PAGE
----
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Home : News : News
NEWS | Oct. 10, 2019

Mountain cedar allergy season right around the corner

By Lori Newman Brooke Army Medical Center Public Affairs

It's that time of year again, when people start sneezing and coughing and they don't know if it's from allergies or a cold. One of the most common allergens in central and south Texas is mountain cedar.

The Brooke Army Medical Center Allergy/Immunology staff at Joint Base San Antonio-Fort Sam Houston will offer free mountain cedar allergy testing from 2-4 p.m. Oct. 23 in the Medical Mall for all TRICARE beneficiaries ages 12 and older. People who wish to be tested should stop taking all antihistamines seven days prior.

"The test is called a skin prick test, so there is no needle and no blood," said Army Col. (Dr.) Kirk Waibel, allergist/immunologist. "After the test is placed, which takes about 10 seconds, we wait 15 minutes for the results. If the cedar allergy test shows a reaction, much like a mosquito bite that indicates a likely allergy."

When the test is complete, the patient will be given an information slip with their results and some recommendations to take back to their primary care manager.

According to the U.S. Department of Agriculture Forest Service, the Juniperus ashei, more commonly known as mountain cedar, is found in more than 8.6 million acres in Texas, Arkansas, and Missouri, but mainly concentrated in central and south Texas. It pollinates when the temperature is close to freezing, usually from November through January.

During this time, pollen from the trees can travel several miles leaving a blanket of yellow dust on everything in its path making people who suffer from this allergy feeling miserable.

The most common symptoms are itchy scratchy eyes, runny nose, congested nose, sneezing and sometimes respiratory symptoms such as cough, wheezing, or shortness of breath.

It is often hard to tell the difference between allergies and a cold early on as many of the symptoms are similar," Waibel said. "While a cold or virus can last for a few days to a week or two, mountain cedar symptoms can last several weeks to months depending on how long the season lasts."

Even though mountain cedar allergy is commonly referred to as "Cedar Fever," a fever or chills are very uncommon.

"Some patients start with allergies but they can lead to a sinus infection," Waibel added. "A runny nose with mucus that is yellow or green in color is much more likely to be a viral illness or sinus infection. Nasal secretions from usual seasonal allergies like mountain cedar are almost always clear."

Some tips to mitigate Mountain Cedar pollen include:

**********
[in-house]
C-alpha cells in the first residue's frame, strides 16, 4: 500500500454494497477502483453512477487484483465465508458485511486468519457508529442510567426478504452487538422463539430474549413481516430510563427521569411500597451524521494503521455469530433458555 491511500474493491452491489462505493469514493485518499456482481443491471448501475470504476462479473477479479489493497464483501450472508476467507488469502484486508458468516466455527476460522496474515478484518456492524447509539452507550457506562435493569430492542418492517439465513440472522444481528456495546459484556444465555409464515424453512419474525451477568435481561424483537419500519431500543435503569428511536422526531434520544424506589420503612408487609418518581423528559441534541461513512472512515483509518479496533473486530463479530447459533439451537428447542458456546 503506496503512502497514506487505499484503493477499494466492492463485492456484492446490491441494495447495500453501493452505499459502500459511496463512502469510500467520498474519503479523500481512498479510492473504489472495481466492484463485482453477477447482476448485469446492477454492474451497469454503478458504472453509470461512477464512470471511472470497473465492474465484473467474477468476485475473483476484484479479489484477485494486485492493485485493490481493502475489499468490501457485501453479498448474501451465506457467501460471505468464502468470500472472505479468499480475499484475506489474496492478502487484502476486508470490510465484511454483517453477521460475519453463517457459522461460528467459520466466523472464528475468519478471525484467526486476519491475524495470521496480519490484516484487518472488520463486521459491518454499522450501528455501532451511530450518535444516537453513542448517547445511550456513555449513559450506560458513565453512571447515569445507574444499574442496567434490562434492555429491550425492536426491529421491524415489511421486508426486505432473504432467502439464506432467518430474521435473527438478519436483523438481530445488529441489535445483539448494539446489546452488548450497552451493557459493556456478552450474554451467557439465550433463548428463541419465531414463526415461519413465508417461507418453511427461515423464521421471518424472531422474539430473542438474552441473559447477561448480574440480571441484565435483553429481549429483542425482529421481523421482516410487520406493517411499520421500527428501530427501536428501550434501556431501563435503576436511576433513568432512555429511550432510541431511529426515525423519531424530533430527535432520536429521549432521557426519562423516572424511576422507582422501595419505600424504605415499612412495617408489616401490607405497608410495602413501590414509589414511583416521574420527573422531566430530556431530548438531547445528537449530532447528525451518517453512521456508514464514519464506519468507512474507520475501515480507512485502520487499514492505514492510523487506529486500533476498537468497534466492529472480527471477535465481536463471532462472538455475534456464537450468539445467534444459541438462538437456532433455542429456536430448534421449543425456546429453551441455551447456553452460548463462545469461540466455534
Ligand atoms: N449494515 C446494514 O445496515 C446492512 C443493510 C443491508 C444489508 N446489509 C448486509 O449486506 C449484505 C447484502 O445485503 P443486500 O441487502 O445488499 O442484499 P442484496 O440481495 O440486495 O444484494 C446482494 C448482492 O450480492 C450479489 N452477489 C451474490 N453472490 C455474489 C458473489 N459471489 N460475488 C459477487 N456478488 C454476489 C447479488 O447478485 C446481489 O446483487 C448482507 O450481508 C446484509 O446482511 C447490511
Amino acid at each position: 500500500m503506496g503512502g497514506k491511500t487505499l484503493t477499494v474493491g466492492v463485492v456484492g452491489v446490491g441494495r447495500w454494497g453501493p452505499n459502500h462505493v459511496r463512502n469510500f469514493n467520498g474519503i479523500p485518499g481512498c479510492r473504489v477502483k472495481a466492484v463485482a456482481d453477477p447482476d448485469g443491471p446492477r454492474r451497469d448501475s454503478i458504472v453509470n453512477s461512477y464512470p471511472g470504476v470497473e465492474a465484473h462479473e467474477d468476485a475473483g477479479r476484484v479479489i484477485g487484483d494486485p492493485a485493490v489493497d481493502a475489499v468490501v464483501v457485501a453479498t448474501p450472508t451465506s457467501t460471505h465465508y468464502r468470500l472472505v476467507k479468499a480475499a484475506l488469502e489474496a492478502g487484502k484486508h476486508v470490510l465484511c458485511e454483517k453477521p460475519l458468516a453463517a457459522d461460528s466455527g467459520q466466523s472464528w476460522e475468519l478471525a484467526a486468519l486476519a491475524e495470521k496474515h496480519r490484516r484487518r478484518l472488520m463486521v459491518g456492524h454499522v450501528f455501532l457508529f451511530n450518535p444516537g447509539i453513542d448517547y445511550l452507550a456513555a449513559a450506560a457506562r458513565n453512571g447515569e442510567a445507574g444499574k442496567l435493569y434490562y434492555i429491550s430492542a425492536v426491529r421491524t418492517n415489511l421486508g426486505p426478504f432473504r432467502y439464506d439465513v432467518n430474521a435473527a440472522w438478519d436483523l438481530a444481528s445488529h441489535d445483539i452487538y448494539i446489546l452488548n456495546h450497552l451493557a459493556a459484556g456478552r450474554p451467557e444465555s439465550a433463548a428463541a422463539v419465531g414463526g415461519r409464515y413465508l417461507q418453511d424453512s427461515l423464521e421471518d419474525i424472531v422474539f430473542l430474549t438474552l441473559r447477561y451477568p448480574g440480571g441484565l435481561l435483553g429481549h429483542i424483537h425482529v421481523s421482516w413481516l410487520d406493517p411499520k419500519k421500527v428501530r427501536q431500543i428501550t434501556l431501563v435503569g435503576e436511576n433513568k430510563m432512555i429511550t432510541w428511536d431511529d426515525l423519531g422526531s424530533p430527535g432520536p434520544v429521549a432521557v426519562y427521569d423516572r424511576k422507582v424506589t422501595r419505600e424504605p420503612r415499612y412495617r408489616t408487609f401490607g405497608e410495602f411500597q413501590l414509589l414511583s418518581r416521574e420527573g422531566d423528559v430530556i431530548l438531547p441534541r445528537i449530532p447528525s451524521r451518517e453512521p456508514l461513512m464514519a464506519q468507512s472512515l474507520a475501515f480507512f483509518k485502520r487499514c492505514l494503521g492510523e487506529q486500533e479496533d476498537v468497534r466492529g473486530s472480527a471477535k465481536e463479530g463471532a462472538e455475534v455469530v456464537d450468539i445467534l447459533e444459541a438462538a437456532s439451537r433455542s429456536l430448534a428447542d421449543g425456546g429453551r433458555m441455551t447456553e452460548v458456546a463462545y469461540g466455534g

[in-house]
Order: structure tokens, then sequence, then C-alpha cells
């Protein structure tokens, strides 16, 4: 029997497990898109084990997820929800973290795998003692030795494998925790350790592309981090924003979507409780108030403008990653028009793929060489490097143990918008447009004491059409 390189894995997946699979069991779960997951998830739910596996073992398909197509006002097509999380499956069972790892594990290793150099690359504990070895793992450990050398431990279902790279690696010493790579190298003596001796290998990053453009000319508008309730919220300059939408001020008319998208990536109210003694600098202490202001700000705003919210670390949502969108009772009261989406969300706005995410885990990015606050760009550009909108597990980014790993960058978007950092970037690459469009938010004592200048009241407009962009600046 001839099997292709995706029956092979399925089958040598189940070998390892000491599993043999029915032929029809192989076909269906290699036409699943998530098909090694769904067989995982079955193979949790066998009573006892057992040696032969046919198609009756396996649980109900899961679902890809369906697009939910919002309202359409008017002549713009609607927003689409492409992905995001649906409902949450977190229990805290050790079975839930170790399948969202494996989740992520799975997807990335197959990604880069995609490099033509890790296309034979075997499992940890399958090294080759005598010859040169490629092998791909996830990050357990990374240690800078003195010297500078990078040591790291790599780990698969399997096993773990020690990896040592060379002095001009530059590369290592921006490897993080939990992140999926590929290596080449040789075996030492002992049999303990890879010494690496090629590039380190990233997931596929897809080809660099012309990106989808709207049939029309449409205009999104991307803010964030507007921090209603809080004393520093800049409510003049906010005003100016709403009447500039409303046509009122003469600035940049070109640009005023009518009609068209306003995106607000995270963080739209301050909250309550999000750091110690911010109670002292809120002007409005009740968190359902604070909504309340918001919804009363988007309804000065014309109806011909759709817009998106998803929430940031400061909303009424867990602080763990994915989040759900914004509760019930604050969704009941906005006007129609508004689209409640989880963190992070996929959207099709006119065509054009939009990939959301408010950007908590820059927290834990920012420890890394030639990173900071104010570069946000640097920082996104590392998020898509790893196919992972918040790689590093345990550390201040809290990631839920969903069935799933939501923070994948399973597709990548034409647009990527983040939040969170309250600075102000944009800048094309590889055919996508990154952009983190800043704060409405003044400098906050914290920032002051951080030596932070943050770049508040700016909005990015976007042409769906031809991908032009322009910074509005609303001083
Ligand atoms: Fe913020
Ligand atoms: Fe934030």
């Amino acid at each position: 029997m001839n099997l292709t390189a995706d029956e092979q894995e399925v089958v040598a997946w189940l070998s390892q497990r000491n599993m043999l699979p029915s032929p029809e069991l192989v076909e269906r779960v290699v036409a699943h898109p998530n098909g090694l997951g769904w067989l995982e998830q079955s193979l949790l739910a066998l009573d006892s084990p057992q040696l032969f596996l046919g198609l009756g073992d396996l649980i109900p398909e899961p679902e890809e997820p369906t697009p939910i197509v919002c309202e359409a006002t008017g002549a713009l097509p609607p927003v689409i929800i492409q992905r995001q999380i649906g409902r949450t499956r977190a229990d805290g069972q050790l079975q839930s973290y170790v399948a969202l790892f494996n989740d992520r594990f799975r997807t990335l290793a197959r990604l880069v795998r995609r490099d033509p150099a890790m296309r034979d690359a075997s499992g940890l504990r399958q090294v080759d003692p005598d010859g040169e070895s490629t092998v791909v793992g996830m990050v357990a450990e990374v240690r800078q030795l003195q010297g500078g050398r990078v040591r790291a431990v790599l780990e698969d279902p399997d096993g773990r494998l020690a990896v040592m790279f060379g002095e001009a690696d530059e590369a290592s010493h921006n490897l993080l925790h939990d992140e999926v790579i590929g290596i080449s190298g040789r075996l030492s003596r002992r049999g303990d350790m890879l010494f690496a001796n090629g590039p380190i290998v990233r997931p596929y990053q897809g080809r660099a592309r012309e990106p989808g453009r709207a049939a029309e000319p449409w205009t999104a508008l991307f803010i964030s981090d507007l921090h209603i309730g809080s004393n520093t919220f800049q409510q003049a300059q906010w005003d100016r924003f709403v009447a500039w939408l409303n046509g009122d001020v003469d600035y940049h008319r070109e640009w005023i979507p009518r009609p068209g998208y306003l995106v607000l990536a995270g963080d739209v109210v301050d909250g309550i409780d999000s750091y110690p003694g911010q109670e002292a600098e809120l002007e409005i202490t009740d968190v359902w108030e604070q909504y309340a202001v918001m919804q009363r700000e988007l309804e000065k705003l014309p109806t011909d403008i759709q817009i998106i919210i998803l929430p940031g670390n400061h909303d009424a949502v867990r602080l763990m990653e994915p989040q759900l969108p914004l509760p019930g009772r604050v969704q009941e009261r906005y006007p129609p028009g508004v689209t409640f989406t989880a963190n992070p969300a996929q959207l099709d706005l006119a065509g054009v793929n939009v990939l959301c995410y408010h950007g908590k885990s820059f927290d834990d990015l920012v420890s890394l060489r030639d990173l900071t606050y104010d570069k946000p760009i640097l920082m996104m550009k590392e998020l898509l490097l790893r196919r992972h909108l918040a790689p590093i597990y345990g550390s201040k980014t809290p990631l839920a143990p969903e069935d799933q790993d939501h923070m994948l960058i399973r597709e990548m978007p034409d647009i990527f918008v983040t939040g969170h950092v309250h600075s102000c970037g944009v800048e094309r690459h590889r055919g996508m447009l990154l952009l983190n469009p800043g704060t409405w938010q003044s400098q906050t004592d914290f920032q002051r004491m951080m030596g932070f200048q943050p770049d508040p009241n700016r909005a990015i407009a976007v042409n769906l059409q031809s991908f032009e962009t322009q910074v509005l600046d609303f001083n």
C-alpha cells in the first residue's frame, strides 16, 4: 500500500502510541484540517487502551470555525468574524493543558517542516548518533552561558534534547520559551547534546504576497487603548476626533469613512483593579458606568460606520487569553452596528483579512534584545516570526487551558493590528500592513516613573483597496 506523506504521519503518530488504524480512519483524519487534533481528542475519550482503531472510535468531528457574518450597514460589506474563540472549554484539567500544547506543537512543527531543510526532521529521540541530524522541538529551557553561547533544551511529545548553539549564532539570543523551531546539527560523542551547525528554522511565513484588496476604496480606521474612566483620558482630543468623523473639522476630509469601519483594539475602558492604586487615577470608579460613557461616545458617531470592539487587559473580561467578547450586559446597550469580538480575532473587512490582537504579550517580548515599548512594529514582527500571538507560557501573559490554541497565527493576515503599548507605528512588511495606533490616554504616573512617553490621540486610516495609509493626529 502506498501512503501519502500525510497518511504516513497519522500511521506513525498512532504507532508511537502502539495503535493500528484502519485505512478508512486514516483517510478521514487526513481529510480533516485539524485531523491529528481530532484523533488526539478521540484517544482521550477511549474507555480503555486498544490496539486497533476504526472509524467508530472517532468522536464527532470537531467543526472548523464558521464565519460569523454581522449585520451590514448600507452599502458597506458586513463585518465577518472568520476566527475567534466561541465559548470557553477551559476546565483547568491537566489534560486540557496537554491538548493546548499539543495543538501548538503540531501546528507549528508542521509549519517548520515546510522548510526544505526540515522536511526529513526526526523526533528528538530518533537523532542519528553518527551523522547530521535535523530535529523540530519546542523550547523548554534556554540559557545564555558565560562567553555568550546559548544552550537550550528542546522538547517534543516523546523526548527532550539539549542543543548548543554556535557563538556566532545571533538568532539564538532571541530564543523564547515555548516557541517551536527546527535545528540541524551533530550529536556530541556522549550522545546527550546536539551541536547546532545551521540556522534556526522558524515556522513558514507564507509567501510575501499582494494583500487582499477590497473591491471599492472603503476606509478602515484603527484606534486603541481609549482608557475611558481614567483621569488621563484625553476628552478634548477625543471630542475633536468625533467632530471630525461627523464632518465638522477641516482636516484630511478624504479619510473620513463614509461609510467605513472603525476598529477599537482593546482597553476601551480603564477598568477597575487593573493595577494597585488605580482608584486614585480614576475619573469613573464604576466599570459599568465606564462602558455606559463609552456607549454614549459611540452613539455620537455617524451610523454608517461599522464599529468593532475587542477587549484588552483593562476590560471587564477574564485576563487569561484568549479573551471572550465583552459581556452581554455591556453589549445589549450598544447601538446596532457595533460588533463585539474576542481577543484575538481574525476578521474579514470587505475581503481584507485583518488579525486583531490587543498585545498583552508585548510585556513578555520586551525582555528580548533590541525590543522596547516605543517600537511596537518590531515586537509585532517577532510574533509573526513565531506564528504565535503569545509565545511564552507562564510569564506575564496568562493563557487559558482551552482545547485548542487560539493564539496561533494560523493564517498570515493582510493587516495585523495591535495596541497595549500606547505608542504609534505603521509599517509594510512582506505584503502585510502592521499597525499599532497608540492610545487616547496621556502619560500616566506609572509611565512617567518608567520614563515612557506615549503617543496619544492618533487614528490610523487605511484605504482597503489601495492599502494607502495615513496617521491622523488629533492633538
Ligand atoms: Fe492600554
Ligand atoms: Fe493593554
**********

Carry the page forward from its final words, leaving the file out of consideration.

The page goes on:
- During the peak season, keep doors and windows closed and run an air filtering unit when the pollen is extremely high.
- Change air conditioning filters at least a few times a year. A HEPA (high efficiency particulate air) filter will help filter the pollen even more.
- Dust with a damp cloth, and vacuum carpets with a vacuum equipped with a HEPA filter.
- Wash your hands and face as soon as you come indoors.
- Take a shower and change clothes after being outdoors for a long period of time. This will protect from pollen that lands on clothes and in your hair.
- Bathe pets more often if they remain outdoors for long periods of time.
- Wear a dust mask when doing yard work or when you are outdoors for an extended period of time.

"While it is almost impossible to avoid this pollen during the peak months, keeping the windows closed and minimizing time outside on high pollen count days or windy days can be helpful," Waibel said.

Over-the-counter antihistamines or decongestants in pill, spray or eye drop form may help control symptoms. Nasal irrigation is a drug-free remedy that can also be used to wash out the allergens and excess mucus. Doctors can also prescribe oral or nasal corticosteroids and anti-inflammatory drugs.

"Most patients find relief with allergy medications," the doctor said. "Some patients who continue to suffer from mountain cedar allergy despite allergy medication may benefit from allergy shots (also called immunotherapy) to help control allergy symptoms.

"In San Antonio we have our winter cedar which leads into the spring oak and elm, then the summer grasses, and fall ragweed, and back to cedar all over again," Waibel said. "On top of that, we have a large amount of mold and some patients are affected by indoor allergens too."

Patients who suffer from allergies should talk with their PCM about treatment options and additional allergy testing. Their PCM can make a referral to the BAMC Allergy/Immunology Clinic or the clinic at Wilford Hall Ambulatory Surgical Center.